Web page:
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"To tell the truth, to arrive together at the truth, is a...revolutionary act"
Antonio Gramsci, L’Ordine Nouvo, 1919
The left needs to come to its senses about the 2004 election. Some thoughtful analysis has appeared on ZNet and elsewhere, but it seems that too much commentary is coming to reflect the regrettable polarization into a “more-radical-than-thou” camp and a “more-sensible-than-thou” camp, one of the most unfortunate setbacks for the left since the fall of Barcelona. It’s a real shame, because there is a great need for serious strategic analysis today, and the often dogmatic and sectarian quibbling over Kerry is a real obstacle to creating the kind of unified left that is so necessary in the United States. Last year, we were able to unite into the strongest anti-war movement in human history; what the hell happened?
I have a lot of respect for Ralph Nader and Peter Camejo; I think the attacks on them as egomaniacs and fanatics are simply rude, and the attempts to keep them off the ballot are disgusting and undemocratic. At the same time, I am extremely skeptical about the usefulness of their campaign. It is telling that many Marxist-Leninist organizations support Nader/Camejo, combining Lenin’s authoritarian vanguardism with what he himself described as the “infantile disorder” of ignoring concrete questions of political power. The fact that Nader/Camejo are running independently instead of focusing on building a grassroots third party makes it clear that their ticket reproduces what could perhaps be termed “infantile Leninism.”
It is clear that some people are voting Nader/Camejo in an honorable attempt to remain committed to their principles; however, questions of principle cannot be divorced from questions of strategy. We know Ralph Nader will not win, and I think we can agree that John Kerry will not kill as many people as Bush. In principle, that is good enough reason to hope he gets into office, but it goes further. If we don’t have to try to prevent unilateral aggressive wars, we can bring our attention to the military-industrial complex and US imperialism throughout the world. If we don’t have to fight the criminalization of abortion, we can fight for reasonable sex education, welfare for women doing the hard job of raising children, and the rights of all women to have control over their bodies and their lives. If we don’t have to halt attacks on affirmative action, we can work against the long-standing system of economic apartheid and the cultural suppression of people of color. The list goes on.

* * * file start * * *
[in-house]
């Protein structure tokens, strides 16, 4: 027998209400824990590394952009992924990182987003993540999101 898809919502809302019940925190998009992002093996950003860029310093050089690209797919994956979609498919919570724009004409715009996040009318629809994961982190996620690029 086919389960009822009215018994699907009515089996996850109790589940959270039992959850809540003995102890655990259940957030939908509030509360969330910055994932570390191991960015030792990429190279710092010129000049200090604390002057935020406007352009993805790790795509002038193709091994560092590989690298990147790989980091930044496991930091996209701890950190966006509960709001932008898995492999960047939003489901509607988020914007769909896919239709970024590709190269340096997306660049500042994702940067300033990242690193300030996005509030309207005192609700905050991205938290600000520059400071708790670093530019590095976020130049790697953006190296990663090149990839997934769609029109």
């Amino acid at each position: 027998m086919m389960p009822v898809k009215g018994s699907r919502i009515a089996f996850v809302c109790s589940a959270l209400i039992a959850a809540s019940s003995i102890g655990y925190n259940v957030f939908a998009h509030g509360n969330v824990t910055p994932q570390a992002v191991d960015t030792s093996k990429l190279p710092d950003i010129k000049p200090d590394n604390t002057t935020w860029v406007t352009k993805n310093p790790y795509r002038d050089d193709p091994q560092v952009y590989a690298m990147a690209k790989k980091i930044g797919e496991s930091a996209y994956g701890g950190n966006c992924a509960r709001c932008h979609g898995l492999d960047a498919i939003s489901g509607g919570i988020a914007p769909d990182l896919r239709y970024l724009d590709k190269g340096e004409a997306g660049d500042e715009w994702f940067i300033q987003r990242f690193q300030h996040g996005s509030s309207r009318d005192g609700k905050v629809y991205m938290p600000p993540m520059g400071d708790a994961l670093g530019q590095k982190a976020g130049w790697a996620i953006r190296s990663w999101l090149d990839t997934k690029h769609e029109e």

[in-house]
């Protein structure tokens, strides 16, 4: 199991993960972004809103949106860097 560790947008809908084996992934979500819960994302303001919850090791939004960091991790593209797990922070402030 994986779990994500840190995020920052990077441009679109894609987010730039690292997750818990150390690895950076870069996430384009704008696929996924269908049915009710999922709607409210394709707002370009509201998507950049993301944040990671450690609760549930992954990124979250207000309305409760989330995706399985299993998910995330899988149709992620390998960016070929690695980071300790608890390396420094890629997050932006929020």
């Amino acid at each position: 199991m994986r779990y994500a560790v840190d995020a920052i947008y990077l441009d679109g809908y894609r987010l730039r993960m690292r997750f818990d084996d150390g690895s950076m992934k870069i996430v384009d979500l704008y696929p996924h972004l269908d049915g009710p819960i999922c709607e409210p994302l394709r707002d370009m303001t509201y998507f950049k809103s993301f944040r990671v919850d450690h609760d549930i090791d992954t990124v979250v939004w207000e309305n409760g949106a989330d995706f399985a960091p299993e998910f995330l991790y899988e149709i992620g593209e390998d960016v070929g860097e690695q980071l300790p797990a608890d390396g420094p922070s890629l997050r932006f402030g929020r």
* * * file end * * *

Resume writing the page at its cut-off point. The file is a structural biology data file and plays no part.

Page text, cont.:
Many progressives understand this, and urge us to support Kerry, but I find that they often run into another problem. Michael Moore’s recent article is a good example. Moore gives an effective critique of the media and left pessimism, and points out the importance of getting Bush out of office--but nowhere does he mention the importance of building a movement beyond the election.
Let me say up front that I admire Michael Moore. He has brilliantly brought a left perspective to a mass audience and in that sense he is a model for activists. But his rather meek request that Kerry return to his hippie roots, placed next to his demand that we not criticize him, is a very dangerous move. The reason that electing Kerry will have a long-term benefit for the American progressive movement is that he will open up more space for creating meaningful social change. But this will only happen if we show him that Americans are angry and are willing to fight AGAINST him--not by stating openly, as many progressives have done, that we’ll vote for him as long as his name isn’t George W. Bush. Knowing that Michael Moore and the rest of the progressive community will vote for him anyway, he is free to ignore us and pander to the corporate interests that fund him.
There is a great danger in simply dissolving our differences with John Kerry, because life will go on after November. Will activism? I hope so, but the current rhetoric makes me afraid that once Kerry has won, people will simply celebrate and return to comfortable complacence. Teresa Heinz Kerry came to speak at Penn State University and about 3,000 people came to watch or stand outside in support of the Democratic Party and the ideology of celebrity. But the Human Rights Film Series, a grassroots effort by and for Penn State’s activist community, is lucky to get 100 people to come to its screenings, even after heavy advertising with limited resources. Where are the other 2,900 progressives? Moore and other progressives understand that we should take the advantages of a Kerry presidency for granted; but without focusing on building an anti-capitalist movement beyond the election, we will sell ourselves far too short.
The fundamental problem here is that both sides fall into the same trap of assigning elections much more importance than they are due. Yes, Bush stole the election last time, and yes, corporations have too much power over politics; these are both important issues. But the real problem with our electoral system is that it reduces political decision-making to choosing bureaucrats to make decisions for us; and in the end, elections function as an ideological tool to delude us into thinking that we have any control over the political process. The low level of voter participation shows that most people haven’t been fooled.